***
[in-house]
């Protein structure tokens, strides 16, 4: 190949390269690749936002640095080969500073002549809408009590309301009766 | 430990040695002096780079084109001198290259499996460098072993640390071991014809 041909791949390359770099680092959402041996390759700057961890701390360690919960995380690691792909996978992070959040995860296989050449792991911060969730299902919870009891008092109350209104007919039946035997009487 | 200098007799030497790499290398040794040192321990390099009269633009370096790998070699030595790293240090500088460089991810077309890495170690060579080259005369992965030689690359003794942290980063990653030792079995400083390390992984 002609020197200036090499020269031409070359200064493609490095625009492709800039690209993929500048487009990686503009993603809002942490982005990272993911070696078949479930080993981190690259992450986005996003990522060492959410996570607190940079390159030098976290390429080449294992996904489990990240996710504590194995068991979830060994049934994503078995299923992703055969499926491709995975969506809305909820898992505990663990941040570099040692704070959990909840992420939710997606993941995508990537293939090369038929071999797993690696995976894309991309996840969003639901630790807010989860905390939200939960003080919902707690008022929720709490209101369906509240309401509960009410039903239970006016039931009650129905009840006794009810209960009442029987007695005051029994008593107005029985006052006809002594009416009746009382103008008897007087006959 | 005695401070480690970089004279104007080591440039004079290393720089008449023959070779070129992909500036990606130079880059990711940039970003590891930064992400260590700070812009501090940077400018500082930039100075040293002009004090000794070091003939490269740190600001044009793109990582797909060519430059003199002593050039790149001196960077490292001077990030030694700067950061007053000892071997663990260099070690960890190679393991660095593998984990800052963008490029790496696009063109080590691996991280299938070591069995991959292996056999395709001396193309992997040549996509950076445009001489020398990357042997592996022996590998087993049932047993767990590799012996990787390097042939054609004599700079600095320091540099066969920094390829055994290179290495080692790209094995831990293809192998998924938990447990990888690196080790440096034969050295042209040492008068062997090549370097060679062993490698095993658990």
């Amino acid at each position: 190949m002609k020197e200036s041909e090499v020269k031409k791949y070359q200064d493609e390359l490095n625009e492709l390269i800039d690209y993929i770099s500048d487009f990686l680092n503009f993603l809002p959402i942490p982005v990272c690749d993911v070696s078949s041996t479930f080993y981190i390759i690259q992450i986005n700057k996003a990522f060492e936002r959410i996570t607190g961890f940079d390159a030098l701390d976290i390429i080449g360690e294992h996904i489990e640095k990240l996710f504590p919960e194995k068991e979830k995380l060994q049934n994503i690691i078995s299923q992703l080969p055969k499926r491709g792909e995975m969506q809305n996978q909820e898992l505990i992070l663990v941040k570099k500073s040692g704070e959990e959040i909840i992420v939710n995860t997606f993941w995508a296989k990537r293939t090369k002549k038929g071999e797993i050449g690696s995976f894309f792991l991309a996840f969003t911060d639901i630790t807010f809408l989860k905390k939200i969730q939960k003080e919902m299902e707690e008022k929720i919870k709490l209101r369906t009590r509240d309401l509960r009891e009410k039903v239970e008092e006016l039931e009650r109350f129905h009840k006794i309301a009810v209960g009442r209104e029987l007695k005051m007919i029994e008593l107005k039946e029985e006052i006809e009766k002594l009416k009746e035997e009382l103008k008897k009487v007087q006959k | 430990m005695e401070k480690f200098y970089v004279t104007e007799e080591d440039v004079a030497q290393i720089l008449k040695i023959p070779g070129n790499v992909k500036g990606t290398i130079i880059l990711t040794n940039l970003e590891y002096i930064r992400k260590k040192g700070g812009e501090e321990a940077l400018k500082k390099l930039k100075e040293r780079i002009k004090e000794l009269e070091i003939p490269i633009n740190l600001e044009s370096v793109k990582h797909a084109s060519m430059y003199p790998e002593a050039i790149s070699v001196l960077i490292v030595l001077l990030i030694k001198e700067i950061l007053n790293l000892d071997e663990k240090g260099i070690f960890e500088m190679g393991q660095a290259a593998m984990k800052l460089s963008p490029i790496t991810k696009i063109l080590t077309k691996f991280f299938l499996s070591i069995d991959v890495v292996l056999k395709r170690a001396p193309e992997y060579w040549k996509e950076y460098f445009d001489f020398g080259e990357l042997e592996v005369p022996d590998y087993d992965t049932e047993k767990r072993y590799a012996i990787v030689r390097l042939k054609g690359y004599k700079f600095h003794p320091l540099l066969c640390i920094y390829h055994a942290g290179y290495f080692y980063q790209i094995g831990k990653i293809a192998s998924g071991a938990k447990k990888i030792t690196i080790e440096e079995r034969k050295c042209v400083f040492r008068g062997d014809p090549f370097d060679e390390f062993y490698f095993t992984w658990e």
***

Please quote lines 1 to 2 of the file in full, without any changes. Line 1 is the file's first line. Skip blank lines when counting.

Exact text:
[in-house]
């Protein structure tokens, strides 16, 4: 190949390269690749936002640095080969500073002549809408009590309301009766 | 430990040695002096780079084109001198290259499996460098072993640390071991014809 041909791949390359770099680092959402041996390759700057961890701390360690919960995380690691792909996978992070959040995860296989050449792991911060969730299902919870009891008092109350209104007919039946035997009487 | 200098007799030497790499290398040794040192321990390099009269633009370096790998070699030595790293240090500088460089991810077309890495170690060579080259005369992965030689690359003794942290980063990653030792079995400083390390992984 002609020197200036090499020269031409070359200064493609490095625009492709800039690209993929500048487009990686503009993603809002942490982005990272993911070696078949479930080993981190690259992450986005996003990522060492959410996570607190940079390159030098976290390429080449294992996904489990990240996710504590194995068991979830060994049934994503078995299923992703055969499926491709995975969506809305909820898992505990663990941040570099040692704070959990909840992420939710997606993941995508990537293939090369038929071999797993690696995976894309991309996840969003639901630790807010989860905390939200939960003080919902707690008022929720709490209101369906509240309401509960009410039903239970006016039931009650129905009840006794009810209960009442029987007695005051029994008593107005029985006052006809002594009416009746009382103008008897007087006959 | 005695401070480690970089004279104007080591440039004079290393720089008449023959070779070129992909500036990606130079880059990711940039970003590891930064992400260590700070812009501090940077400018500082930039100075040293002009004090000794070091003939490269740190600001044009793109990582797909060519430059003199002593050039790149001196960077490292001077990030030694700067950061007053000892071997663990260099070690960890190679393991660095593998984990800052963008490029790496696009063109080590691996991280299938070591069995991959292996056999395709001396193309992997040549996509950076445009001489020398990357042997592996022996590998087993049932047993767990590799012996990787390097042939054609004599700079600095320091540099066969920094390829055994290179290495080692790209094995831990293809192998998924938990447990990888690196080790440096034969050295042209040492008068062997090549370097060679062993490698095993658990």